Two-thirds of whites say they are biased against minorities

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The Independent Online

Two-thirds of white people in Britain admit they are prejudiced against at least one minority group, with Gypsies and asylum-seekers the main targets, according to an authoritative study published this week.

The damning report identifies five types of bigotry displayed by whites, ranging from outright aggression to more subtle forms of prejudice that undermine attempts to make Britain an inclusive society.

The findings will be presented to ministers and MPs on Tuesday and will show that prejudice is still widespread, with asylum-seekers, Asians and travellers all regarded as cultural threats to traditional English values. The study, commissioned by Stonewall, the gay rights lobby group, also shows prejudice against gays, lesbians and the disabled.

According to Stonewall, the report revealed "significant pockets of unpleasant prejudice against minorities".

A Mori poll also found that travellers and Gypsies are the most likely target of prejudice, closely followed by refugees and asylum-seekers. Nearly a third of 1,700 adults questioned said their parents were most likely to influence their bigoted views. Those most likely to be unprejudiced were women, people aged between 15 and 44, and those educated to A-level standard or above.

Professor Gill Valentine, head of geography at Sheffield University, and Ian McDonald, a politics and sociology lecturer at the University of Brighton, also carried out separate research for the study, Understanding Prejudice, in an attempt to pinpoint the triggers for bigotry and racism in this country.

The results were based on in-depth interviews and responses from 10 focus groups in three regions - the South-west, the West Midlands and London. The five main types of prejudice displayed were:

  • Aggressive - often carried out by racists and backed with threats of violence, usually against asylum-seekers, travellers and Gypsies.
  • Banal - unintentional bigotry by people ignorant of political correctness, for example calling gay people "queer", which passes unnoticed.
  • Benevolent - this is typified by pitying comments, often by do-gooders, for example towards disabled people, which are intended positively but which label them as vulnerable or helpless.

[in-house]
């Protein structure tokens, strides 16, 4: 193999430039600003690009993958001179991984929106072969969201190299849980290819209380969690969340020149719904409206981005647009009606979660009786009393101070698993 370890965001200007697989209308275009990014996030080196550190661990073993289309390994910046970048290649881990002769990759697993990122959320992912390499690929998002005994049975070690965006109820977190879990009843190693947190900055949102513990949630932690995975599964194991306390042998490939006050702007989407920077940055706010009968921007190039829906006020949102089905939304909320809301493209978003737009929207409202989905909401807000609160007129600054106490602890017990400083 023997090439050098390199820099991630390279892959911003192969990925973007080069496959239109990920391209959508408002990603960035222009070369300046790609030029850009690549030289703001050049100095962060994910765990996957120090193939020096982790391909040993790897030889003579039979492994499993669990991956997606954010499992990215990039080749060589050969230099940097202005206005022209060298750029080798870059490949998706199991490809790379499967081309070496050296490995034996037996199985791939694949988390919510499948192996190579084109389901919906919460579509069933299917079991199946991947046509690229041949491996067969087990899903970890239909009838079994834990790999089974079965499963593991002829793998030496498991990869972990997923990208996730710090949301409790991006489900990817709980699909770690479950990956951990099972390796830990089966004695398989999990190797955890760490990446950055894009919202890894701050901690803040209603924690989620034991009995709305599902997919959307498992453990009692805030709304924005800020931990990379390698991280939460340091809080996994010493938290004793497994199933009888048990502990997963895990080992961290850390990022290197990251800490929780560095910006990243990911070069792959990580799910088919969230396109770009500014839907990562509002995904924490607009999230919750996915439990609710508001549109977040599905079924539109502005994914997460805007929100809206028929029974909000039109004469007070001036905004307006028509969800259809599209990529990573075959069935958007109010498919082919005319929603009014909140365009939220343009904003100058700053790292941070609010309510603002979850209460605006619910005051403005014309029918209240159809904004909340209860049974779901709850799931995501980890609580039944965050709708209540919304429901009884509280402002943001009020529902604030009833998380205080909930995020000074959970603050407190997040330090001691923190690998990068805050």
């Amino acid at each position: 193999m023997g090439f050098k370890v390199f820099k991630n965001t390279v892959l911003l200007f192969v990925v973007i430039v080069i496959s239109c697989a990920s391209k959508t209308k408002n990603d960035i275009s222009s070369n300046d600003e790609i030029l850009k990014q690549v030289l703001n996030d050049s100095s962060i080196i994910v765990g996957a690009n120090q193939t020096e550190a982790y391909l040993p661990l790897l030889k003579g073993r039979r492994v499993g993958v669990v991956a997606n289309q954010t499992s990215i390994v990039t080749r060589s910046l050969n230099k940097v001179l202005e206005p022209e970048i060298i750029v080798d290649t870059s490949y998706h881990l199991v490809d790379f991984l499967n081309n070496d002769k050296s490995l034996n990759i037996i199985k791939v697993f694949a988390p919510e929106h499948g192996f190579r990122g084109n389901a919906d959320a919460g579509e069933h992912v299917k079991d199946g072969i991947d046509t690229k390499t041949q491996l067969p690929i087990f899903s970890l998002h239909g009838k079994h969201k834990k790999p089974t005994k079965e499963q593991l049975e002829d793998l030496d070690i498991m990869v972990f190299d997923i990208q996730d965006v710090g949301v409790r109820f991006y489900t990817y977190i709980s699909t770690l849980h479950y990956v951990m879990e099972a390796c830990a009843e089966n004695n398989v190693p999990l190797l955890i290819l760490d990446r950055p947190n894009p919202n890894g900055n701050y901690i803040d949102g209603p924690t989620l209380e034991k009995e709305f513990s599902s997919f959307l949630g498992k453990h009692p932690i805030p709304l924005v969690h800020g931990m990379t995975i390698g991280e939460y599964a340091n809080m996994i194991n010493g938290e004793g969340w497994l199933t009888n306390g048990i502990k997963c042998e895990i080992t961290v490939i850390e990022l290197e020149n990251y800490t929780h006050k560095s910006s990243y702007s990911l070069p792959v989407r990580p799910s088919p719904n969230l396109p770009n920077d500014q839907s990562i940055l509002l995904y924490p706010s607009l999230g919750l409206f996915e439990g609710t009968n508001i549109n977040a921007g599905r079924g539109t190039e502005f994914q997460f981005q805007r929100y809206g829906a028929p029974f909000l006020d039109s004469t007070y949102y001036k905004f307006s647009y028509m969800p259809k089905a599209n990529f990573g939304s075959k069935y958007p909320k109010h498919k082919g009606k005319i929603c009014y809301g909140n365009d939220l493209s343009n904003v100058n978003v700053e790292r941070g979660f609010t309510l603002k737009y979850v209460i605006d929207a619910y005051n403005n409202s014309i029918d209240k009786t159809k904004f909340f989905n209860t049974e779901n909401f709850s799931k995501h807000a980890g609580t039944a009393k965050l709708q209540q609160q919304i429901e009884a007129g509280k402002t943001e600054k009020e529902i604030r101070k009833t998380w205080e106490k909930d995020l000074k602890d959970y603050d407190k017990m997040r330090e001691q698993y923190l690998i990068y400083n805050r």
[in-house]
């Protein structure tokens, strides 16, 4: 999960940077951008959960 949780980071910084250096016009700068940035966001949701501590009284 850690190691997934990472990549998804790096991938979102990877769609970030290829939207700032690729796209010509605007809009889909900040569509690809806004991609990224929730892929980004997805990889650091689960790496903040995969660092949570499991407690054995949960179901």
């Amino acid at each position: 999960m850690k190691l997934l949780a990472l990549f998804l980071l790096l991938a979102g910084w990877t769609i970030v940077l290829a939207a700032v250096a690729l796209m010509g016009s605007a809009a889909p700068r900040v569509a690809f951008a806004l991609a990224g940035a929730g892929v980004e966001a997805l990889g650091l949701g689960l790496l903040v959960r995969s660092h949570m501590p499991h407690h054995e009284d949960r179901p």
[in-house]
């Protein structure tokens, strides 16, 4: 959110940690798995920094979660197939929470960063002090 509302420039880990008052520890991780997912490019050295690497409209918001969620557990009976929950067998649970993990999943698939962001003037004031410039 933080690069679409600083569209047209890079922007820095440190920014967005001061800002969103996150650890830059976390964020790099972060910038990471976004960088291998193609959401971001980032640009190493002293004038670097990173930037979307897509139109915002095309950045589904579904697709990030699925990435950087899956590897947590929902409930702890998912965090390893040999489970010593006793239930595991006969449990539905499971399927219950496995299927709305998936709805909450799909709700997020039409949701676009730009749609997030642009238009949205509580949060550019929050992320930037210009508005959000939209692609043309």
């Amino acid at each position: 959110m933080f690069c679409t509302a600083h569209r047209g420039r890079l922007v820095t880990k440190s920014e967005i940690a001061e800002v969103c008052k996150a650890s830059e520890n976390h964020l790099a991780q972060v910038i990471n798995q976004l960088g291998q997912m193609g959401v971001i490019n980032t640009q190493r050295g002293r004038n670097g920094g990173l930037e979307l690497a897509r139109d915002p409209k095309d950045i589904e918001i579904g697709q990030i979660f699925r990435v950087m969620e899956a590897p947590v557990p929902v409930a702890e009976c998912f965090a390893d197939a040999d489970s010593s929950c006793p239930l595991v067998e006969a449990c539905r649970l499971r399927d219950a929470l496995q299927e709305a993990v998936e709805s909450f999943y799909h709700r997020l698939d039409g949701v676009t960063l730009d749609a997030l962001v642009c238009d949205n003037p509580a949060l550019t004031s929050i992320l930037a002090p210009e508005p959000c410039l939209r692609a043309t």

• Cathartic -prejudice used by people to justify their bigoted views, such as a customer who makes a racist comment because he thinks he has been slighted by an Asian shopkeeper.
  • Unintentional - unwitting ignorance that shows a lack of understanding of diversity and rights. Used, for example, by people who think gays are "nice" but do not realise they have the same partnership rights as the rest of society.

Terms such as "invasion" and "not knowing their place" were used by interviewees to justify the cultural threat allegedly posed by minority groups, with South Asians singled out for not showing "respect" for white culture.

Minority groups are also expected to conform to stereotype, with black professionals not officially recognised by people. Gay people are grudgingly accepted, although gay men's sexuality is associated with paedophilia. None of the interviewees or focus group members had any contact with asylum-seekers, yet this was the minority group that prompted the most negative response.

A study published by Stonewall in 2003 revealed a substantial link between different types of prejudice - for example between racists and homophobes - and concluded that failing to identify this link may shift intolerance of one minority group to another.

Stonewall said the new report highlighted the fact that prejudice was "not constrained by cultures or regions or background" and emphasised the urgent need for a single equality commission dedicated to eradicating bigotry.

"People associate prejudice with the sort of violent attacks that saw the deaths of Stephen Lawrence or David Morley, but there is a large amount of casual prejudice about all sorts of minority groups," said Ben Summerskill, Stonewall's chief executive.

"It's all too commonplace among all sorts of people. Britain is growing up and beginning to recognise and celebrate difference but, sadly, there are significant pockets of unpleasant prejudice against minorities which still exist."

Jacqui Smith, deputy minister for women and equality, said that though progress had been made on reducing stigma and discrimination, more work was needed.

She said: "We have made progress in recent years, but we must not be complacent - there is still much work for us to do to achieve the culture change necessary to ensure a fairer, more inclusive society."

Additional reporting by Matthew Tucker

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